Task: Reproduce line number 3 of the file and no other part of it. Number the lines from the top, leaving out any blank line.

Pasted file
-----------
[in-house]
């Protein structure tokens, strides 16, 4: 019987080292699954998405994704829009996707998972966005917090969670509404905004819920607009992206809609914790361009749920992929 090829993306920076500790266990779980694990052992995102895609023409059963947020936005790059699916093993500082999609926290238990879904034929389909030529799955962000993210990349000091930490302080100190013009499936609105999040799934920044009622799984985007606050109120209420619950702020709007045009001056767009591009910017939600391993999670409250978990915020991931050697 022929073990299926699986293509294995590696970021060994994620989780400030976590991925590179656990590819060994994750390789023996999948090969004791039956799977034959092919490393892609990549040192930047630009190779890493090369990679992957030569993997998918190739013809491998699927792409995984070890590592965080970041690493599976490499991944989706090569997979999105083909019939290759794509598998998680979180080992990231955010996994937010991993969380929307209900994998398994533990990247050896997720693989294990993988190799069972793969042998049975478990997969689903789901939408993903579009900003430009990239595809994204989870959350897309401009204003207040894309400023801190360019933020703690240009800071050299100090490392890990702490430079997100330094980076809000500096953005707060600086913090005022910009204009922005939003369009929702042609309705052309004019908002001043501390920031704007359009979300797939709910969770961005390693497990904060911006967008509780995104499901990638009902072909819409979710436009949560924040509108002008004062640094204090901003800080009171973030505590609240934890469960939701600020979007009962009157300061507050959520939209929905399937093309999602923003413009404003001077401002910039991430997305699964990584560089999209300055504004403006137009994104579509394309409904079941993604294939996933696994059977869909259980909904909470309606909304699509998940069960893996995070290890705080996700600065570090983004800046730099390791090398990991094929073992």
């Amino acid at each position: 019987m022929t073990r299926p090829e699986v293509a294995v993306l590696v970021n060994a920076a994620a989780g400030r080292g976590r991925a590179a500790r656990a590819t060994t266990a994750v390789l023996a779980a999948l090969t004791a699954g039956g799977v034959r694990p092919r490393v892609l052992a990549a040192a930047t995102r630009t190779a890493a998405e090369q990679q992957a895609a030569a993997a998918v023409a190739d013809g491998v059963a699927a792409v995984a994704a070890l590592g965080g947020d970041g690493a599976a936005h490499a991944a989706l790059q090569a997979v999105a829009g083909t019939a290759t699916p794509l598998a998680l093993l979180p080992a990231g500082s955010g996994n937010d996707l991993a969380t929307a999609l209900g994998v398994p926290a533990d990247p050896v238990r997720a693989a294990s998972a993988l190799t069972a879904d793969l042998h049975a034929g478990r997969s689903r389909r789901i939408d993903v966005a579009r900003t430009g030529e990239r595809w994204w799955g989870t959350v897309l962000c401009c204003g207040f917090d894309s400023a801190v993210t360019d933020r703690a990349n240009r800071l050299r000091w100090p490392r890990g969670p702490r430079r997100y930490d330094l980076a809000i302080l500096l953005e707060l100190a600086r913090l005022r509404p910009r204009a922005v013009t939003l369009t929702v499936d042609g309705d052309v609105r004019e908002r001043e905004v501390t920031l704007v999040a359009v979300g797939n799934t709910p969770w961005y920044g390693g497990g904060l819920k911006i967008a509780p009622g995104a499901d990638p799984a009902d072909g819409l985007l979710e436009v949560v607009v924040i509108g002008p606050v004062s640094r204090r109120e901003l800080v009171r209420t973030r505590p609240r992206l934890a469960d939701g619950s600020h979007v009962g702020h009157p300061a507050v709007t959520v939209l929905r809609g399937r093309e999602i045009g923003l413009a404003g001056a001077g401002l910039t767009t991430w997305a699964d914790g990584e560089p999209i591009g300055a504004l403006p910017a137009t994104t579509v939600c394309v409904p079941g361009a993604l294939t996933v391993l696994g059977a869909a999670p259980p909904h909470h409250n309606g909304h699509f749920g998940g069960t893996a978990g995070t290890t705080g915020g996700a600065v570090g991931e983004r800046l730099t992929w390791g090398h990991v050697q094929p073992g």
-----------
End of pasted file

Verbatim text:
């Amino acid at each position: 019987m022929t073990r299926p090829e699986v293509a294995v993306l590696v970021n060994a920076a994620a989780g400030r080292g976590r991925a590179a500790r656990a590819t060994t266990a994750v390789l023996a779980a999948l090969t004791a699954g039956g799977v034959r694990p092919r490393v892609l052992a990549a040192a930047t995102r630009t190779a890493a998405e090369q990679q992957a895609a030569a993997a998918v023409a190739d013809g491998v059963a699927a792409v995984a994704a070890l590592g965080g947020d970041g690493a599976a936005h490499a991944a989706l790059q090569a997979v999105a829009g083909t019939a290759t699916p794509l598998a998680l093993l979180p080992a990231g500082s955010g996994n937010d996707l991993a969380t929307a999609l209900g994998v398994p926290a533990d990247p050896v238990r997720a693989a294990s998972a993988l190799t069972a879904d793969l042998h049975a034929g478990r997969s689903r389909r789901i939408d993903v966005a579009r900003t430009g030529e990239r595809w994204w799955g989870t959350v897309l962000c401009c204003g207040f917090d894309s400023a801190v993210t360019d933020r703690a990349n240009r800071l050299r000091w100090p490392r890990g969670p702490r430079r997100y930490d330094l980076a809000i302080l500096l953005e707060l100190a600086r913090l005022r509404p910009r204009a922005v013009t939003l369009t929702v499936d042609g309705d052309v609105r004019e908002r001043e905004v501390t920031l704007v999040a359009v979300g797939n799934t709910p969770w961005y920044g390693g497990g904060l819920k911006i967008a509780p009622g995104a499901d990638p799984a009902d072909g819409l985007l979710e436009v949560v607009v924040i509108g002008p606050v004062s640094r204090r109120e901003l800080v009171r209420t973030r505590p609240r992206l934890a469960d939701g619950s600020h979007v009962g702020h009157p300061a507050v709007t959520v939209l929905r809609g399937r093309e999602i045009g923003l413009a404003g001056a001077g401002l910039t767009t991430w997305a699964d914790g990584e560089p999209i591009g300055a504004l403006p910017a137009t994104t579509v939600c394309v409904p079941g361009a993604l294939t996933v391993l696994g059977a869909a999670p259980p909904h909470h409250n309606g909304h699509f749920g998940g069960t893996a978990g995070t290890t705080g915020g996700a600065v570090g991931e983004r800046l730099t992929w390791g090398h990991v050697q094929p073992g």